I had the honor of speaking to another one of the contributors to the stirring anthology WE RISE, WE RESIST, WE RAISE OUR VOICES.
Pat Cummings is the award winning author and illustrator of dozens of books for young readers. Her piece “We’ve Got You” is an empowering poem for children with an incredibly powerful illustration and a last line that will stay with young readers and activists as a reminder of how they will change the world.
Supriya Kelkar: Can you tell me about the striking art you created for “We’ve Got You”? Which medium did you use?
Pat Cummings: Thank you! I used watercolor, gouache and pencil and then digitally added the collaged newspaper clippings.
SK: How did you decide what newspaper headlines and images to use?
PC: Considering all that is constantly being reported about police harassing and killing black people, I wanted to use imagery that spoke to young people in particular. There are too many examples of police atrocities to choose from but I know Trayvon Martin’s hoodie is a graphic image that would be immediately recognizable. And headlines that involve children seemed to me to be what the image is about: the impact of all this oppressive violence on our children.
SK: You have created a comforting and empowering counter-narrative to the voices of hate and oppression in “We’ve Got You.” When do you first remember realizing the power of writing as a form of resistance?
PC: I think when I first arrived at college and became familiar with the writing of Nikki Giovanni and Amiri Baraka was when I first realized that words had the power to activate. I knew words could provoke change and make a real impression because I’ve always been an avid reader. But I think that was a tumultuous time and writers were using their voices as a call to action.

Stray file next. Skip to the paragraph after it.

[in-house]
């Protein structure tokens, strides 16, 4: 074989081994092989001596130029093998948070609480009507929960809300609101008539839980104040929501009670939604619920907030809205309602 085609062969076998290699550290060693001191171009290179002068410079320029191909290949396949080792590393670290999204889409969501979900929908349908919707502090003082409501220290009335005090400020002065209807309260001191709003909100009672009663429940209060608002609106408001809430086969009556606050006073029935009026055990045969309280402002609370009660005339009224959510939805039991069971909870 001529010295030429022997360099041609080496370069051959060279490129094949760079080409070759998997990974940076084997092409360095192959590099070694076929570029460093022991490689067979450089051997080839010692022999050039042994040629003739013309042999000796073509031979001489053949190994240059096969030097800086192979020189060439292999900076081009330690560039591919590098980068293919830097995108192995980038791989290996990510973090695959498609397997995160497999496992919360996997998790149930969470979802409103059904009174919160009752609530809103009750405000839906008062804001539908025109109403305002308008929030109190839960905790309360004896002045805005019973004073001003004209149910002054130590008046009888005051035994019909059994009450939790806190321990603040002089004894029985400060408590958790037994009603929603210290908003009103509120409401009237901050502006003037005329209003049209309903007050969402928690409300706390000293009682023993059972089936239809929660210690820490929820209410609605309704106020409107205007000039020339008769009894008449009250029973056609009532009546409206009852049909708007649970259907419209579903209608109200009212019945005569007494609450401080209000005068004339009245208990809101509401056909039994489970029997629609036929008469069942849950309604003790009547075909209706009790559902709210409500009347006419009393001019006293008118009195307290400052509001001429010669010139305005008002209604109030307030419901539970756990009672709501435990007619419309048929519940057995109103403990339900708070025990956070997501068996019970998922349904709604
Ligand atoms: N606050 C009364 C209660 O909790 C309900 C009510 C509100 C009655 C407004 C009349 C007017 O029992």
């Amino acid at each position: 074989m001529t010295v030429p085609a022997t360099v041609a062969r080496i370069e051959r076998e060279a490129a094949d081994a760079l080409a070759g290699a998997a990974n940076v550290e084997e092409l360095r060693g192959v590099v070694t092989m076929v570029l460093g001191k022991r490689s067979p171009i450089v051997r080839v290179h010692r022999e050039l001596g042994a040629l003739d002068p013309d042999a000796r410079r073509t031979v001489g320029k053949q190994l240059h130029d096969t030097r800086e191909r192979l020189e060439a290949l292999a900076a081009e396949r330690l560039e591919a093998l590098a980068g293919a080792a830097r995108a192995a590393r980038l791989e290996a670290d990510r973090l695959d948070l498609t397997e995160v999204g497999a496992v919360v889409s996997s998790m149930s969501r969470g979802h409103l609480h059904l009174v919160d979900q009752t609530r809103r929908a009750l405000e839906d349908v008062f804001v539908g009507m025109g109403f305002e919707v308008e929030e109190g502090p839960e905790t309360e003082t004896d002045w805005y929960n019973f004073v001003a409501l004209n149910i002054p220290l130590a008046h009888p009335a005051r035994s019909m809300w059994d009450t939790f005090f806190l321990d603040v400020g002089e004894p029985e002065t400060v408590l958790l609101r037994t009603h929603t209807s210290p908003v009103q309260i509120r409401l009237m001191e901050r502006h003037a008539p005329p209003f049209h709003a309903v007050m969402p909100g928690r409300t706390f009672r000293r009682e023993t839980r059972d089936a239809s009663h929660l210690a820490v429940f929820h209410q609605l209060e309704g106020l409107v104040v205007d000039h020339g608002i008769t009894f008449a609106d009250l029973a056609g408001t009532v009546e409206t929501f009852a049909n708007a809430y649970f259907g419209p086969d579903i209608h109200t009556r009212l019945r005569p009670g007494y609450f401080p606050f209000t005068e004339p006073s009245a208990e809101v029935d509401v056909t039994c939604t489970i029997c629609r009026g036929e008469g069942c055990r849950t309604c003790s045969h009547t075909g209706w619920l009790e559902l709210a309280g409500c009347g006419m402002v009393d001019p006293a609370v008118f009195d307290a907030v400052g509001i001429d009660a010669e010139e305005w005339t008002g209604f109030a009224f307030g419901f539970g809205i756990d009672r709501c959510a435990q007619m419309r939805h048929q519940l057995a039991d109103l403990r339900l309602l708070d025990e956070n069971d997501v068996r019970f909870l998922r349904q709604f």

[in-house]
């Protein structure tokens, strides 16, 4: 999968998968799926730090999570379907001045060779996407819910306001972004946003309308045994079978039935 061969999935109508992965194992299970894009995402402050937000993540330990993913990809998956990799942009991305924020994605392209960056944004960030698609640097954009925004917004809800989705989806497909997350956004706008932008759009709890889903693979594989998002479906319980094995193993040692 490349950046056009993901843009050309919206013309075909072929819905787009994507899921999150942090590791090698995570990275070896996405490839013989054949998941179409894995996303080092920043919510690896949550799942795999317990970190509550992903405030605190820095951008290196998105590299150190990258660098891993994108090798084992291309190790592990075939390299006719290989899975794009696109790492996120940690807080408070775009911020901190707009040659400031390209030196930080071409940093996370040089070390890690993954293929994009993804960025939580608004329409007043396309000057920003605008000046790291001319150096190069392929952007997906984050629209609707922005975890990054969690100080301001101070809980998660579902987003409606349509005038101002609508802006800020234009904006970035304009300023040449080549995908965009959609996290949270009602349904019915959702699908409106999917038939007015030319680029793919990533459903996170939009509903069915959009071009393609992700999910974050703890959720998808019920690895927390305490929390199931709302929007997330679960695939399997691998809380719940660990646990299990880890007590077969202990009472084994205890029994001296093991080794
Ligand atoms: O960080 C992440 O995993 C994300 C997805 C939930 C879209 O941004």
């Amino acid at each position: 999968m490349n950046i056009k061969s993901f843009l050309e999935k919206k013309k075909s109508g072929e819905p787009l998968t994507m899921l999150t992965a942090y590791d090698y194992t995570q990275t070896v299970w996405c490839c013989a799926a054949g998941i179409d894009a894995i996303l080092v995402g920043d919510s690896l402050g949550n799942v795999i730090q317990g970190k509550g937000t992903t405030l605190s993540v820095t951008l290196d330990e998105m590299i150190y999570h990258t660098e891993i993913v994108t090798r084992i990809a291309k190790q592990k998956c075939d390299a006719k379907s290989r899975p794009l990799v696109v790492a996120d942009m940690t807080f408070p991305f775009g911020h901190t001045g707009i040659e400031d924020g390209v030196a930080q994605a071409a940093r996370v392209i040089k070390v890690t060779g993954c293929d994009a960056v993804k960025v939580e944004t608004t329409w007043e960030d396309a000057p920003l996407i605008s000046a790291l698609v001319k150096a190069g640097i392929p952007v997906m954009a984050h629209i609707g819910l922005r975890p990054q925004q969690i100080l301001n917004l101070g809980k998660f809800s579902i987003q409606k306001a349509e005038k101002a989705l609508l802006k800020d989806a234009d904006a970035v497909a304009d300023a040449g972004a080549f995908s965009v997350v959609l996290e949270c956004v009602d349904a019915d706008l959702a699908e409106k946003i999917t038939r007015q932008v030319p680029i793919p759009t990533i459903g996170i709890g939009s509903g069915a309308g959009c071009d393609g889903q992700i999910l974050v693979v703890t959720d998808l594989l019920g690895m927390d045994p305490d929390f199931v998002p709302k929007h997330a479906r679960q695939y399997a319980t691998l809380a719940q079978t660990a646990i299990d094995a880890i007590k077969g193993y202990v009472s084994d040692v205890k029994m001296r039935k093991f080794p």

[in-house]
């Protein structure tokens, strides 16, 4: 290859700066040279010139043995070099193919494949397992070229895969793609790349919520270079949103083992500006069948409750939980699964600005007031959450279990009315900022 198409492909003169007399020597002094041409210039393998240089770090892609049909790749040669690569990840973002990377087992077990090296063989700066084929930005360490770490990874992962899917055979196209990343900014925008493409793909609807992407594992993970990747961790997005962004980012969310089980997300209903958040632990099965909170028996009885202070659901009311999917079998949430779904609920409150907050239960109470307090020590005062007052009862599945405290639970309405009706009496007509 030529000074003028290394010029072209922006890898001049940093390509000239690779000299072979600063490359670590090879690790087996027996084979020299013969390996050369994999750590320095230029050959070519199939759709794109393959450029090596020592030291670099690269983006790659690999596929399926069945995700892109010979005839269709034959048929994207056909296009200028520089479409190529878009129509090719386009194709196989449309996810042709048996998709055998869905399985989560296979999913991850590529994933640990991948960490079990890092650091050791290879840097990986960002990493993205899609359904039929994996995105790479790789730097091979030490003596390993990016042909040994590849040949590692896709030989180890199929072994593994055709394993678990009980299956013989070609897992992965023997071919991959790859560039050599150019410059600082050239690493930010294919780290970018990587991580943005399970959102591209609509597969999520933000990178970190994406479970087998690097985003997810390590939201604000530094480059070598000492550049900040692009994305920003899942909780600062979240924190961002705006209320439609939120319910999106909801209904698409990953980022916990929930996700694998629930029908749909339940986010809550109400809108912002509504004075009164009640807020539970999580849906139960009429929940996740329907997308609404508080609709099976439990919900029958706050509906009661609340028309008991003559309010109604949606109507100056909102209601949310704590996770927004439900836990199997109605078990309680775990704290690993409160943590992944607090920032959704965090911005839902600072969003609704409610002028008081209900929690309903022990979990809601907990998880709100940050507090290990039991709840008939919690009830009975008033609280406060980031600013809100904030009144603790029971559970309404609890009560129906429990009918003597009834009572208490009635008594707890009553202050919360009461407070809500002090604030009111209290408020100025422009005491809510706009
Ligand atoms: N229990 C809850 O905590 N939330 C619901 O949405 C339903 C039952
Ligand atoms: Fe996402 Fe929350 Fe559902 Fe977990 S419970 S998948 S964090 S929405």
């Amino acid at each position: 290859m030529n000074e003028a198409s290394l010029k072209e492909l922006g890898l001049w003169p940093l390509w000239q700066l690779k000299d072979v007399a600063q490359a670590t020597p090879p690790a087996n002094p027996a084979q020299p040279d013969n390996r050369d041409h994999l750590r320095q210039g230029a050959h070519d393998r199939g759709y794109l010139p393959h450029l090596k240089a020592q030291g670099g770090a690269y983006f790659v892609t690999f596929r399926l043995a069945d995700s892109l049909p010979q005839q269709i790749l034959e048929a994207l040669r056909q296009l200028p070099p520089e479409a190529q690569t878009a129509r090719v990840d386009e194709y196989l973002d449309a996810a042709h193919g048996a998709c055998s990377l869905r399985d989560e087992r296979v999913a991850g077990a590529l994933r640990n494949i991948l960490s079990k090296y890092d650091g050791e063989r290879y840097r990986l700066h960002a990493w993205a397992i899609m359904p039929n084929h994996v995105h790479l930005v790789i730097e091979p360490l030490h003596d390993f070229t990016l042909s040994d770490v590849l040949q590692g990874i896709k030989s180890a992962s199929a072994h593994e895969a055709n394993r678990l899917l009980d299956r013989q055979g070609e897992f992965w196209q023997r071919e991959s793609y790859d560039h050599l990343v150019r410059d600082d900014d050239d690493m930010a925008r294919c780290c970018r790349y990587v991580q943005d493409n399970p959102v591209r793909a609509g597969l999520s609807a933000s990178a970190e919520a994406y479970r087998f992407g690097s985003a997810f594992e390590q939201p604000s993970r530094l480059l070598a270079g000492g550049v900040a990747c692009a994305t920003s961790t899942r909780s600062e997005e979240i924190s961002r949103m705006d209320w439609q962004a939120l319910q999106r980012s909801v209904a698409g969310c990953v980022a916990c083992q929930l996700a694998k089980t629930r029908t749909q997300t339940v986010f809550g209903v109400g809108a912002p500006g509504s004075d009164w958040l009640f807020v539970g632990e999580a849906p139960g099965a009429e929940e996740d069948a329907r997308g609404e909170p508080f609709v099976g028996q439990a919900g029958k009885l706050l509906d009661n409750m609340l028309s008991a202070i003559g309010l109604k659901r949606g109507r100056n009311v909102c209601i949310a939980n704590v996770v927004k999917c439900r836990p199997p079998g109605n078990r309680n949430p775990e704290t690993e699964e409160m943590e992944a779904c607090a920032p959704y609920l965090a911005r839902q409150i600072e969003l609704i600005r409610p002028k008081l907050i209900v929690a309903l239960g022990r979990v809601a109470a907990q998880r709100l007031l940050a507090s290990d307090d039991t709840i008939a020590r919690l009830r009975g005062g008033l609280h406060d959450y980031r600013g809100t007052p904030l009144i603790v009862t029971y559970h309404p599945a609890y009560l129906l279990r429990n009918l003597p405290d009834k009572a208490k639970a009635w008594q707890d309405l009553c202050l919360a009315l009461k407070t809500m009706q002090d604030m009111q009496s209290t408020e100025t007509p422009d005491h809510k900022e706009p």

SK: I love how the children’s eyes say so much. To me, they are looking for comfort and reassurance yet they are also like that brewing storm you mention in the piece that will change our world. What would you say to a child who was nervous to raise their voice?
PC: I do feel that receiving comfort and reassurance are essential to make children feel secure. But knowing that they have support behind them would hopefully help them feel strong enough to speak up when they need to be heard. I would hope that every child has a loving adult who they KNOW has their back, who loves them unconditionally and who will be there for them. I think part of the fear of raising your voice for children or adults comes from fear of reprisal or even disapproval. So, embedding children with a sense of emotional support can only make them stronger.
Learn more about Pat Cummings: http://www.patcummings.com
WE RISE, WE RESIST, WE RAISE OUR VOICES, (Crown Books for Young Readers, published in partnership with Just Us Books, September 4, 2018), an anthology edited by Wade Hudson and Cheryl Willis Hudson, features diverse authors and illustrators answering the question, “In this divisive world, what shall we tell our children?” It’s a great resource for young activists, for children struggling with the questions being raised in today’s world, and their parents.
Read the interview with Evelyn Coleman, another anthology contributor.